|Yes, it does look nice.|
It was a beautiful afternoon for a ride so I tried to capture it in a panorama. The picture below isn’t perfect but you get the idea.
Photography isn’t my strong point so let’s talk some more about the bike.
One of the first things I noticed about the bike was the groovy forward bending handlebars.
They add a bit of character and a unique look to the bike and everyone wants that from their fixie for sure…but they also make for a reasonably long lean forward when riding and I was starting to think that straight bars would be better. Then I took it out on Tuesday and had to beat into a 30 knot headwind and was glad to be in the tuck, so to speak. The deep dish rims also helped here when ploughing into the headwind. There were a few moments when gusts made it seem like I’d be blown backwards but once I got a rhythm going this surprisingly smooth riding bike allowed me to develop a decent tempo.
I reckon, on balance, I’d still prefer some straight bars, but I’m not the tallest bloke in the world. Single Speed Cycles are considering a change to straight bars and there will be pros and cons if they do. For me it’ll be more good than bad. Despite the headwind experience I would on balance prefer less reach in my ride. Of course, you could flip the bars up like the guys in this video, and they must be cool right because they’re in a video?
The bike rolls like a much more expensive bike. I really would not expect to enjoy riding too many bikes sold at this price but the Corsa is a seriously good ride. Something I have written about before is that simple mechanical annoyances can really foul up my ride karma, but I was always keen to take out the Corsa and ride and be seen and pretend people weren’t sneering at the old guy posing on the fixie.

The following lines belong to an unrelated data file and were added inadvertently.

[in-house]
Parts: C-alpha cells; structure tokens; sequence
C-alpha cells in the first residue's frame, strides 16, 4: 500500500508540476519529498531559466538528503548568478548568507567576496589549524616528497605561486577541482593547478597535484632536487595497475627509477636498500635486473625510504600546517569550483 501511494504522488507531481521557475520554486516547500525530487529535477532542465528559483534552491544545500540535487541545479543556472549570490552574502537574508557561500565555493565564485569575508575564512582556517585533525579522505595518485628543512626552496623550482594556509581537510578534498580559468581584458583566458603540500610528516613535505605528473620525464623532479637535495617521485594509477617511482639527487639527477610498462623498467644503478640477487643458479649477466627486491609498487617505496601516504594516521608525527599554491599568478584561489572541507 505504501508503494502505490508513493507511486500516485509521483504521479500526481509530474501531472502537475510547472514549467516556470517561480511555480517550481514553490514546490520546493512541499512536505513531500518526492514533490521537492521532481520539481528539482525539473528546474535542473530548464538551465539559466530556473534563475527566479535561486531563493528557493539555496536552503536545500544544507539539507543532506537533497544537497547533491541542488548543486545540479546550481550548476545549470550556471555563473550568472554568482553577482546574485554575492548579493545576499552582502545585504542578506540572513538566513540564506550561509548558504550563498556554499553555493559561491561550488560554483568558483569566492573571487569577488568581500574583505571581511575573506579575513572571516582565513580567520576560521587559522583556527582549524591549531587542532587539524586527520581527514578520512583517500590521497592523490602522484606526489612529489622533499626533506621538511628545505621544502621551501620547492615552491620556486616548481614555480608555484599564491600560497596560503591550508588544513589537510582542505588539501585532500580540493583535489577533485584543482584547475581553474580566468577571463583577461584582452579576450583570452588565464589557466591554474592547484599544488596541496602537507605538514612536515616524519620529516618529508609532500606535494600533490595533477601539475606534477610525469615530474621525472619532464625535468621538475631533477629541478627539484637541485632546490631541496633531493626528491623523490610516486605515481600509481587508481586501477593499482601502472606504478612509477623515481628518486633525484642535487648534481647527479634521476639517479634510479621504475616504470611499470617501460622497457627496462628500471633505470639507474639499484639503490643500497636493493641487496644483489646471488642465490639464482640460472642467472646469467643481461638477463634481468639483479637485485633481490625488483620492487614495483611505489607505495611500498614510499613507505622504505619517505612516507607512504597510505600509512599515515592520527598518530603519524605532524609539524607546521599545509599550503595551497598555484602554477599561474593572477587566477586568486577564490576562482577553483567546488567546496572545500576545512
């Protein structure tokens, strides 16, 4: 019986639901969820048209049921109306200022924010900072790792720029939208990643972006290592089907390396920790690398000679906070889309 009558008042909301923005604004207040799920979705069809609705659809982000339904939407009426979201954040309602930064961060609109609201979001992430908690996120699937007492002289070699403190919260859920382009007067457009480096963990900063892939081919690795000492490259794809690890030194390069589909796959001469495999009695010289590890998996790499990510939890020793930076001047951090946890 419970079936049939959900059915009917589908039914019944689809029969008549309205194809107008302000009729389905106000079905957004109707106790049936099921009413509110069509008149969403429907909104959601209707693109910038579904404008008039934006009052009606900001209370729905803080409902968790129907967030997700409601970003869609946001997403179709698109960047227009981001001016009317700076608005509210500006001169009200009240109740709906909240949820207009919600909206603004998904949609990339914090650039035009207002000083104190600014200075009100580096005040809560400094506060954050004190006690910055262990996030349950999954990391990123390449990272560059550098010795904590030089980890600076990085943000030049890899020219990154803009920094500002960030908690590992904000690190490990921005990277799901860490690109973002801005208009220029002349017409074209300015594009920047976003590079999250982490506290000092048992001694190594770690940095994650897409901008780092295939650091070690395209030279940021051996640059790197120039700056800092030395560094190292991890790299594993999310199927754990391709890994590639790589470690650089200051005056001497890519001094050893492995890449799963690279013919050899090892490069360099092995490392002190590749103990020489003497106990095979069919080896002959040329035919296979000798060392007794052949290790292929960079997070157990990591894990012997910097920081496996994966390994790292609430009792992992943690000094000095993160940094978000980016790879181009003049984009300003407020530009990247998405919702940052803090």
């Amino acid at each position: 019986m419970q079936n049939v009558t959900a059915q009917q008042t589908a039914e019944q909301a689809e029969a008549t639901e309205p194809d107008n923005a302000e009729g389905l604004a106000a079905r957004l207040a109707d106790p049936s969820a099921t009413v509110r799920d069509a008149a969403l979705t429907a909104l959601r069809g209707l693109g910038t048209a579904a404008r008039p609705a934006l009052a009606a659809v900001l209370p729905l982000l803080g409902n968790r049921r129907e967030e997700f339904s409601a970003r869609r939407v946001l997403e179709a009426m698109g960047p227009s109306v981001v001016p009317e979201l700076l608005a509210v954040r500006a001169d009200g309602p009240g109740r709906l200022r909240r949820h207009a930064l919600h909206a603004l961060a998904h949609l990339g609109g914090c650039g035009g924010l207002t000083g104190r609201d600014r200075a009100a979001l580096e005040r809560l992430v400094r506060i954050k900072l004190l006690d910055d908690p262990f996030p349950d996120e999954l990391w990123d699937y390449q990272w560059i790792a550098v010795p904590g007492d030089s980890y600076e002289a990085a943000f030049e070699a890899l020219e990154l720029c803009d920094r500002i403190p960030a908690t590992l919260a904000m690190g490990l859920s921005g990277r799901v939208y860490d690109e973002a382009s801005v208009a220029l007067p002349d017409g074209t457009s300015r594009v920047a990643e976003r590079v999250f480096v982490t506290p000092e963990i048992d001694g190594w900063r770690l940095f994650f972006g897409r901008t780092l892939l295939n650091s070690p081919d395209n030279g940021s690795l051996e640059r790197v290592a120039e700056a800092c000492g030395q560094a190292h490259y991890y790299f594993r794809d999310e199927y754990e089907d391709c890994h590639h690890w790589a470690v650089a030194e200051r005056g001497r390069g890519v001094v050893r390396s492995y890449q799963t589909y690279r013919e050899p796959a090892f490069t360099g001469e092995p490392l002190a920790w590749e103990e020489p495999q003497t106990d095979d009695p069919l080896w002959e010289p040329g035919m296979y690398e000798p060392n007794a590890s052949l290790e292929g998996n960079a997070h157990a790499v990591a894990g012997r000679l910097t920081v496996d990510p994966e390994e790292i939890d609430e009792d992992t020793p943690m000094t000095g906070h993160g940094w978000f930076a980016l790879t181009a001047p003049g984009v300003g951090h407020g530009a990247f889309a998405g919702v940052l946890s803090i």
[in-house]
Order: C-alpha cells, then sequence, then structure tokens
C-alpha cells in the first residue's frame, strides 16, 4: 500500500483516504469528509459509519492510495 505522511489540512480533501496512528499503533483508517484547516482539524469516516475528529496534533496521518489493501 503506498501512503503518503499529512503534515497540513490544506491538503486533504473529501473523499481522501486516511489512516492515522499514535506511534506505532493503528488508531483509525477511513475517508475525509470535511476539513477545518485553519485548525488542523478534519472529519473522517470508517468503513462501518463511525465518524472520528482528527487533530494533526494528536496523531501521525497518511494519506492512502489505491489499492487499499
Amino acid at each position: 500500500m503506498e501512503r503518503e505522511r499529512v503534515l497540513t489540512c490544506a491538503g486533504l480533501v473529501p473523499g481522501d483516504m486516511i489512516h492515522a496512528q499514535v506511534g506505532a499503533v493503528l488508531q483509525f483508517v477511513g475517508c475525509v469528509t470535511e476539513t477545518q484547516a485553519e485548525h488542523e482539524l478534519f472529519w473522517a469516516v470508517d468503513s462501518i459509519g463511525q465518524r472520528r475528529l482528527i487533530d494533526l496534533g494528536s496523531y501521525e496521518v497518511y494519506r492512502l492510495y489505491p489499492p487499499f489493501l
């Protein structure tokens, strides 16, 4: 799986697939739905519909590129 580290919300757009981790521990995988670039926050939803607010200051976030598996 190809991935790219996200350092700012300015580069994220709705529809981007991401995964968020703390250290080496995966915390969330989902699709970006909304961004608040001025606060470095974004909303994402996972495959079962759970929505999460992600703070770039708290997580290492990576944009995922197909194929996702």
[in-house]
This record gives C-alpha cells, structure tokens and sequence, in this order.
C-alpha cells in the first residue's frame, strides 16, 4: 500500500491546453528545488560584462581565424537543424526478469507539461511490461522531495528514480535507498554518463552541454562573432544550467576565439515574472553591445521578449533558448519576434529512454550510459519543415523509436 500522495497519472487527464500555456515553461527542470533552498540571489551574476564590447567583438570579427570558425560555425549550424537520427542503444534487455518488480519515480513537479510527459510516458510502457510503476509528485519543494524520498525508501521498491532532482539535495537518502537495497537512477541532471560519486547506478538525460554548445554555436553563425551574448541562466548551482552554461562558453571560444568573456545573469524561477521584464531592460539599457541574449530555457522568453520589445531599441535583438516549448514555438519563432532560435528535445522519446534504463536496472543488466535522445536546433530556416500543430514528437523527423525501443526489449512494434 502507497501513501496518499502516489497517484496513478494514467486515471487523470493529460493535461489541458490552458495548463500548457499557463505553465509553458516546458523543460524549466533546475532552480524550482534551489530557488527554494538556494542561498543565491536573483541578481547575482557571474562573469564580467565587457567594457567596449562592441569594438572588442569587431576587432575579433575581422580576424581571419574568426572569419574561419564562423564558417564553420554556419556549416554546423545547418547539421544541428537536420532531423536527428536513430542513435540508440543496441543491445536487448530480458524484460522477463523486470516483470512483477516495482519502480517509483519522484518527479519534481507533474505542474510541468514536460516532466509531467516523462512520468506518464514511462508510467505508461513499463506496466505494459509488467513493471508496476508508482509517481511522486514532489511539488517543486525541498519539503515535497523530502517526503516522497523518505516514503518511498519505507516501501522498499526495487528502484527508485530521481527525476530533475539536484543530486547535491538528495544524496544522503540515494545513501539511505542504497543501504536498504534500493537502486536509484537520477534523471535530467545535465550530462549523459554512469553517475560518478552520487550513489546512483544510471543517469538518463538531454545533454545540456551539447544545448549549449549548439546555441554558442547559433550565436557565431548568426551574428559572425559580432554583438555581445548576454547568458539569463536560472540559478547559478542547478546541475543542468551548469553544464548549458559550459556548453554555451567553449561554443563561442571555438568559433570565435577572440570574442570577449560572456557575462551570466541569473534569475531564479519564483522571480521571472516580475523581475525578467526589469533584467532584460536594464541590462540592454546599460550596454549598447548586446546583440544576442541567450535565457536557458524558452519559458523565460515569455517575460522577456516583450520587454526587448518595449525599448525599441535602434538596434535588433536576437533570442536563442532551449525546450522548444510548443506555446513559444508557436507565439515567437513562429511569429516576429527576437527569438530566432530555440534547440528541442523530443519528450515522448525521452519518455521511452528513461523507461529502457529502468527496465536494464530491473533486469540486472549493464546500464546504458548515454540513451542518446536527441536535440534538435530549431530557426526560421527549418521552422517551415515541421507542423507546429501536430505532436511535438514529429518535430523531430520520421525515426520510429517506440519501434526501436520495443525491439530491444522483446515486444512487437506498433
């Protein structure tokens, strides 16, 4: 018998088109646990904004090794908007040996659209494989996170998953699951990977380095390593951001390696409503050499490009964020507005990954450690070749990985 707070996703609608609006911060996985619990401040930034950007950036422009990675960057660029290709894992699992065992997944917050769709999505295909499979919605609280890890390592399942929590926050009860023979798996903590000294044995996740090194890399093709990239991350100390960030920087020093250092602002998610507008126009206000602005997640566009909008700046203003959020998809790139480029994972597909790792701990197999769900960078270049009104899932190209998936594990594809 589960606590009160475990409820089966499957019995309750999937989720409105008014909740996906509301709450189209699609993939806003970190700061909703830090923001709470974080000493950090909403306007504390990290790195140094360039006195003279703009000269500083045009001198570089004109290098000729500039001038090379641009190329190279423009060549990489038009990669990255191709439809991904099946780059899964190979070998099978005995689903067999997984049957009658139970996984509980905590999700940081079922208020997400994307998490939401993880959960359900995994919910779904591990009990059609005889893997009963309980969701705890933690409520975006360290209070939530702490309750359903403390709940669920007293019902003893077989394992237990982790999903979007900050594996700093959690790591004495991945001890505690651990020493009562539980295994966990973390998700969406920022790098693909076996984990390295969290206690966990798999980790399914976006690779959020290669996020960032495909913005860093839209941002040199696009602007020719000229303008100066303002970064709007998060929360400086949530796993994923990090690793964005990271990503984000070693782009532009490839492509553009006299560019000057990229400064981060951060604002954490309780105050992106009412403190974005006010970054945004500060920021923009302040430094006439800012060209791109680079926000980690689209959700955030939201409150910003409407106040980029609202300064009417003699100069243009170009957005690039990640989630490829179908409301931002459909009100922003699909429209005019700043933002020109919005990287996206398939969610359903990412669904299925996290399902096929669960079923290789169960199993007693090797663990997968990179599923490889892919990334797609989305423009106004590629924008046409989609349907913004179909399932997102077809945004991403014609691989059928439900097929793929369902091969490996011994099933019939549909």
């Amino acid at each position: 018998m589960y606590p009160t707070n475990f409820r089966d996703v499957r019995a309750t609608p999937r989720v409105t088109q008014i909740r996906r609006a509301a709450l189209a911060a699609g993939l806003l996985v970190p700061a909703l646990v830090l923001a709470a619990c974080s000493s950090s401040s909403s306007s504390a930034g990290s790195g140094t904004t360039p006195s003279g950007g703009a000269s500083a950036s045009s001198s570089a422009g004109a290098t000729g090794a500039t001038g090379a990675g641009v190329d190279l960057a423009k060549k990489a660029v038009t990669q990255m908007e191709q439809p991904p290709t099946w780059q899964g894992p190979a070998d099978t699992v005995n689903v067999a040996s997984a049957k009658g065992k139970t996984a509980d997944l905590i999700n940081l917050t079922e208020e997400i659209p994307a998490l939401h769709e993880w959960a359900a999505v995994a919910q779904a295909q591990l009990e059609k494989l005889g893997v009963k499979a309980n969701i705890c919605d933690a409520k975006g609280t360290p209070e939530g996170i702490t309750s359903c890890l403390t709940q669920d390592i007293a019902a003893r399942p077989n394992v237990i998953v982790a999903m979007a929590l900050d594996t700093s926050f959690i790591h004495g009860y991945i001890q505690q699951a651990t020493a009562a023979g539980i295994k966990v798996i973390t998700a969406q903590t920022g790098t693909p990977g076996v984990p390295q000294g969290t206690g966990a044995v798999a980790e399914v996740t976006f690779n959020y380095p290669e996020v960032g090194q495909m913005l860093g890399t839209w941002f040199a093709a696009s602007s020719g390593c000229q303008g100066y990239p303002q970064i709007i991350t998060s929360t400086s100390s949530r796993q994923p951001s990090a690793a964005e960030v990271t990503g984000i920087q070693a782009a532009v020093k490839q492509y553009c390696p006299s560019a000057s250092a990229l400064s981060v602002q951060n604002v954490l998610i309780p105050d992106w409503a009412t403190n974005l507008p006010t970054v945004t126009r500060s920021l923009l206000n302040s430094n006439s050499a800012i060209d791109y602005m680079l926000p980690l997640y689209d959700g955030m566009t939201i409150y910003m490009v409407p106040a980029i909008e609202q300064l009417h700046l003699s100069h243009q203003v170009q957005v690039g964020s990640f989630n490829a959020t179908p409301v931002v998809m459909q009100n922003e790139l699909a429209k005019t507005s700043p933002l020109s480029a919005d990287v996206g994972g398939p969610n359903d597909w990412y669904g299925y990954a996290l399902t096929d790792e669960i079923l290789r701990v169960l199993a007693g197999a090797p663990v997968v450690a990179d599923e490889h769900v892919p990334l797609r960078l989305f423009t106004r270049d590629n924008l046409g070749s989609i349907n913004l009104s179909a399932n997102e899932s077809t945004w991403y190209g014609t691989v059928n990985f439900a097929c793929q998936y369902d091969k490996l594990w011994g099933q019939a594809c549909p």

The freehub is a gooden, especially in contrast to my own (which has suffered in the recent bad weather causing me to briefly flirt with riding fixed). It’s one of those that give a reassuring clickety-click noise, not your ninja freehub that allows you to glide past unsuspecting pedestrians on the bike path and watch them flap in panic and surprise. It’s probably only because of the comparison to my own bike’s woeful freehub that I noticed the freehub but it did feel gloriously smooth and I was thankful for the sure and reliable engagement.
This smooth riding bike sorta disguised the 48 x 18 gearing, which is a pretty tall gear for my skinny legs. My normal ride is a 42 x 16 (which my fixie Android app tells me is a gearing of 2.63, while the Corsa pulls 2.67…yes, meaningless figures really but you’re meant to nod and pretend we’re all being very clever here) and I wouldn’t want to go much higher than that. The tall gearing would certainly suit anyone with a decent set of legs but given that this bike will appeal to a lot of new riders I think maybe the gearing is too high. Or maybe I’m going soft. My advise is, if you’re reading this and you’re already a cyclist and are looking for a ride to get about on, the gearing will be okay. If you’re not a cyclist then prepare to man up.
For most of the time the gearing was fine. If I wasn’t riding around the whole time second-guessing the bike and making notes in my mind for this review I probably wouldn’t have focused on it too much…except for when I challenged it to some hills. I crawled uphill half expecting some old lady pushing a shopping trolley to overtake me…or some punk on a racer to humiliate me. Then I got on the flat and put the hammer down and was grateful for the big gear. I was tooling through Surfers on yet another ride and got busted by a guy on a racer as I was having an idle moment. I was able to put the hammer back on him and then take a few turns into the headwind. There aren’t many bikes under a grand that can do that. Pros and cons. Again I’d probably like a smaller gear on balance but I’m not saying it’ll be right for everyone or every situation.